Success has many parents, but failure has none, the saying goes. But as House Bill 1759 slowly curled up and died on the House floor today, there was more than enough blame to go around for the failure of school finance reform.
It was a murmur of a debate. House Public Education Committee Chair Jimmie Don Aycock, R-Killeen, brought up his bill with a miasma of defeat already in the air. His laying out sounded more like last rites. Finally a point of order by Rep. Trey Martinez Fischer, D-San Antonio, sounded the death knell, and put everyone out of their misery.
So down go the limited reforms intended to give school districts two years of relief, and provide particular succor to Chapter 41 districts, the ones shelling out hundreds of millions of dollars in local property taxes to state coffers under the "Robin Hood" recapture system. With it went the extra $800 million that Aycock had attached as a rider to make his plan work. The disturbing corollary of this is that, as the House crumbled, it seems more likely that the Senate will get its way on additional school investment in the final budget – $1.2 billion, rather than the House's proposed $2.2 billion boost. That means a pittance to all districts in the next budget cycle and, for Chapter 41 ISDs like Austin, a massive increase in recapture payments.
So who killed the bill? Aycock arguably let it die, even if the dagger was technically in the hands of Martinez Fischer. The final cut came in a point of order, which severed the last dangling hope. HB 1759 had to pass today, the final day for a non-local or consent bill to get a second reading and get voted to a third. That's another sore point for Democrats, who hoped to drag out the HB 1759 debate to derail HB 4105, the massively unpopular anti-gay marriage bill. But then Aycock had his own timing intentions, telling Brian Rosenthal of the Houston Chronicle that he wanted to make sure HB 2804, grading schools and school districts on an A-F scale, got a debate before the midnight cut-off.
But the real blame may lie with the Senate. It had become clear that, if they even bothered hearing the measure (something Senate Public Education Committee Chair Larry Taylor, R-Galveston, saw as doubtful), then it would be loaded up with voucher amendments, sent to conference committee, and die there.
So this leaves the issue back with the lawyers. Judge John Dietz has already ruled the current system in violation of the Texas Constitution on multiple grounds, and the case is now awaiting a trial date with the Texas Supreme Court. With the Legislature punting on even this first pass at reform, the question is whether the Supremes will come down heavier than they would have if it passed.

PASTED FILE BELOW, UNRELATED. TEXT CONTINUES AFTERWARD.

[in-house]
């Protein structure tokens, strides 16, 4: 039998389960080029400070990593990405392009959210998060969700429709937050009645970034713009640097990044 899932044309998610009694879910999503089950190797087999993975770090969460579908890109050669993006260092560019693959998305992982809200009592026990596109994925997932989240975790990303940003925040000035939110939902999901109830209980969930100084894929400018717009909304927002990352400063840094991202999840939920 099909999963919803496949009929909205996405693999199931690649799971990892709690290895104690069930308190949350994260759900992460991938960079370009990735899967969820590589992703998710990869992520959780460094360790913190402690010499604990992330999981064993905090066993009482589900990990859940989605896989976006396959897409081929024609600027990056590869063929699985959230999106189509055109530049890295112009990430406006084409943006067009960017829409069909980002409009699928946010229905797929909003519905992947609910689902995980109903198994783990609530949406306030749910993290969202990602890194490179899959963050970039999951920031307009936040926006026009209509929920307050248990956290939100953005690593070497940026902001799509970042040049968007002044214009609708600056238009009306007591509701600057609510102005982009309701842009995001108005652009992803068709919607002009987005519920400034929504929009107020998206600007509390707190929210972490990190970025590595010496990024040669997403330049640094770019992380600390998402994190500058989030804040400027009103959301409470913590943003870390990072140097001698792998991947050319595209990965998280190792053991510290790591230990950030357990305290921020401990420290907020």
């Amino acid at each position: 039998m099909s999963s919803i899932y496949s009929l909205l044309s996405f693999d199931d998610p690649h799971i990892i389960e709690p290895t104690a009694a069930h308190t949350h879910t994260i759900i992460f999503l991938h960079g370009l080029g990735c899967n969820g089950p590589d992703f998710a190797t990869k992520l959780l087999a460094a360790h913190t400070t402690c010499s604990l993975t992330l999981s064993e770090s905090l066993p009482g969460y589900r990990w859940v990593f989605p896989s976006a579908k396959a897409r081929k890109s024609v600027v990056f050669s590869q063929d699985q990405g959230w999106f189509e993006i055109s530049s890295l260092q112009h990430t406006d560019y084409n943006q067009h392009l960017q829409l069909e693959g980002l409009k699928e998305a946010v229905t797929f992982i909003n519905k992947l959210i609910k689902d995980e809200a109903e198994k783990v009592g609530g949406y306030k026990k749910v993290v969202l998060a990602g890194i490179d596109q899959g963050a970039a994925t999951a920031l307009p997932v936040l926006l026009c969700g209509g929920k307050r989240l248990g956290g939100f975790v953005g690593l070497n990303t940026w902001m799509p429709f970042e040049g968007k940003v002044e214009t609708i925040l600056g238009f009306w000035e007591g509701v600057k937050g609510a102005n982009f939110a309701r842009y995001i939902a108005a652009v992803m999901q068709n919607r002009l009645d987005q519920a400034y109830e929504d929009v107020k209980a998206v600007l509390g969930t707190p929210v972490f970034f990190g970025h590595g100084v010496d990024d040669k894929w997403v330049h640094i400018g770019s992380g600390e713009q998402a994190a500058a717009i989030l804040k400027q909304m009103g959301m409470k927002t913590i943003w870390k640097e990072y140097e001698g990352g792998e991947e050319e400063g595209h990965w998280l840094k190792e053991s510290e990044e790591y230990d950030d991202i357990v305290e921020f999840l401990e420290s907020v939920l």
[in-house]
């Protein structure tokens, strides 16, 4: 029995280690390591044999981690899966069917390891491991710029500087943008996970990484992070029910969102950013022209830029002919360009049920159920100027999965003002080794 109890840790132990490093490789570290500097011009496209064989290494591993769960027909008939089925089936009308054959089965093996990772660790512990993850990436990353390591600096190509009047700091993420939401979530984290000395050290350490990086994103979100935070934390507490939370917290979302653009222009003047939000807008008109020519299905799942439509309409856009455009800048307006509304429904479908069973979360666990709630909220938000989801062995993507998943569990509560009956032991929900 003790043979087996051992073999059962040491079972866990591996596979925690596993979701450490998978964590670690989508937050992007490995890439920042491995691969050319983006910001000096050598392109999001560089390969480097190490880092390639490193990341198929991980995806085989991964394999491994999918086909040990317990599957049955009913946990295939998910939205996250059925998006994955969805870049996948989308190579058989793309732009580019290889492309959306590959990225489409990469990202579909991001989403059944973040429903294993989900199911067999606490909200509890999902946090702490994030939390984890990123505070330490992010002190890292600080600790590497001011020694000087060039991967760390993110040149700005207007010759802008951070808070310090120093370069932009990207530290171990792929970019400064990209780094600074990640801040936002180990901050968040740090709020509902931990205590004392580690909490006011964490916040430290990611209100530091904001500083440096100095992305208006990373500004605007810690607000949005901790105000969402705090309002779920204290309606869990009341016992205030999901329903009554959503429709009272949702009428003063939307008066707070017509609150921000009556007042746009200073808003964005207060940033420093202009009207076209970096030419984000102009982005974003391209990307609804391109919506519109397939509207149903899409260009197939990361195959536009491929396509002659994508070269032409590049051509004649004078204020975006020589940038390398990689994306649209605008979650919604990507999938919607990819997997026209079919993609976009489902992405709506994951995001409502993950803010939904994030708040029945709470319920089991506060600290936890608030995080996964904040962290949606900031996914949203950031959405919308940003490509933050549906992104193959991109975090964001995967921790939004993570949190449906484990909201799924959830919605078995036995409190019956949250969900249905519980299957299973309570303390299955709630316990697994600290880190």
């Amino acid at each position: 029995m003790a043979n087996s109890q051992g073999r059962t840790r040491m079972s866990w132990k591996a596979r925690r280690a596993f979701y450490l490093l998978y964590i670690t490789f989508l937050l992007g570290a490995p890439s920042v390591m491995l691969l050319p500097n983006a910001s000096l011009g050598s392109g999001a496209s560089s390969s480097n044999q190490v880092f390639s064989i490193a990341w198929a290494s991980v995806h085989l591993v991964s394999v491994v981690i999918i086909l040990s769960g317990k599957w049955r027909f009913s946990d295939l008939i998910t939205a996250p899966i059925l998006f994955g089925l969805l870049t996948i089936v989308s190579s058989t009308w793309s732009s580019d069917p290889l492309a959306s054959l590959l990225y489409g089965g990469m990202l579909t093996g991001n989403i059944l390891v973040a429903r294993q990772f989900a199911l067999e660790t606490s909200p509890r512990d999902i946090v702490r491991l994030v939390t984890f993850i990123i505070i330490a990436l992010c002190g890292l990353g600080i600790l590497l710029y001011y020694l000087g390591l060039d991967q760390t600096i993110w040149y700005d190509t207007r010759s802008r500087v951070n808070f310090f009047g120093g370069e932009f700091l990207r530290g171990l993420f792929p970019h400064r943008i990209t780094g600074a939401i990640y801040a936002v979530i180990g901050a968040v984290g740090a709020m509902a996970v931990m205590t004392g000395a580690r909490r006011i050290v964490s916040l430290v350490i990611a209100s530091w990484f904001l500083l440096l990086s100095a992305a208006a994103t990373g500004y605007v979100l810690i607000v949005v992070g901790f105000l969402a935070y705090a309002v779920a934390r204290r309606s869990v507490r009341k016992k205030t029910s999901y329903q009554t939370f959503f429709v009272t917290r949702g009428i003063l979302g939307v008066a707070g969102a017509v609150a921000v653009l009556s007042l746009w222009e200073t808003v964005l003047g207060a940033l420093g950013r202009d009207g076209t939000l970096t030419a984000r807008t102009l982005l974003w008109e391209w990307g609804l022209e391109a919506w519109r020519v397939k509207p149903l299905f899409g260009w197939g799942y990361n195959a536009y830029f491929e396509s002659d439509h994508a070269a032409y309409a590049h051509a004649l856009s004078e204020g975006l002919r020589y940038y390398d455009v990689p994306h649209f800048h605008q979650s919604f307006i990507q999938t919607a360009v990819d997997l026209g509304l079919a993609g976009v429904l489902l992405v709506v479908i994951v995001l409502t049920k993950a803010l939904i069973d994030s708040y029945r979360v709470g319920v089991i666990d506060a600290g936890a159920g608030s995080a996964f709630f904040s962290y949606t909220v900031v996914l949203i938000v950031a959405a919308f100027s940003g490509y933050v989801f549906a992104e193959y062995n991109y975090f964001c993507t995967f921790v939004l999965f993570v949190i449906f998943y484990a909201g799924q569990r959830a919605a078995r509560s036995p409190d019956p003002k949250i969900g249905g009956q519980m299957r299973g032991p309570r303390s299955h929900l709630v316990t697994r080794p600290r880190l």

Some groups are actually counting on that. With the questionable hashtag #dragonslayingisntforsissies, Mexican American Legal Defense and Education Fund legal counsel Marisa Bono (and one-time putative successor to his seat) praised Martinez Fischer for killing the bill. That makes sense, since MALDEF and the Equity Center are part of the lawsuit that forced the Legislature's hand. A legislative fail now only strengthens their hand during appeals.
However, not everyone is so ebullient. Rep. Donna Howard, D-Austin, is a former board member of Eanes ISD, and noted that staff there have been tweeting that part of the library staff is about to be laid off. What has historically been one of the state's exemplary districts is going to face cuts because of the Robin Hood system, and there's little evidence that it will benefit anyone else.
The Equity Center argued against HB 1759, saying it increased the gap between rich and poor districts. But the counter-argument is that Aycock's plan ensured everyone gained a little, at least for the next biennium. Now Austin ISD faces a $300 million recapture, while Houston ISD, which has avoided payments due to now-expiring tax revisions, will be $100 million in the hole.
Of course, lawmakers can just blame the ticking clock, and say that this can all be left for the 85th Legislature (coming to you in 2017) or a special session, if Gov. Greg Abbott so chooses. The political reality is that the Legislature could have gotten this bill passed on the regular timetable if they wanted to do it. It's happened with abortion restrictions, budget cuts, and voter ID, where down-to-the-wire pushes got the measure through.
What this makes clear is that the Legislature just wasn't that committed. So now it remains to be seen how badly the Texas Supreme Court will look upon their inaction.
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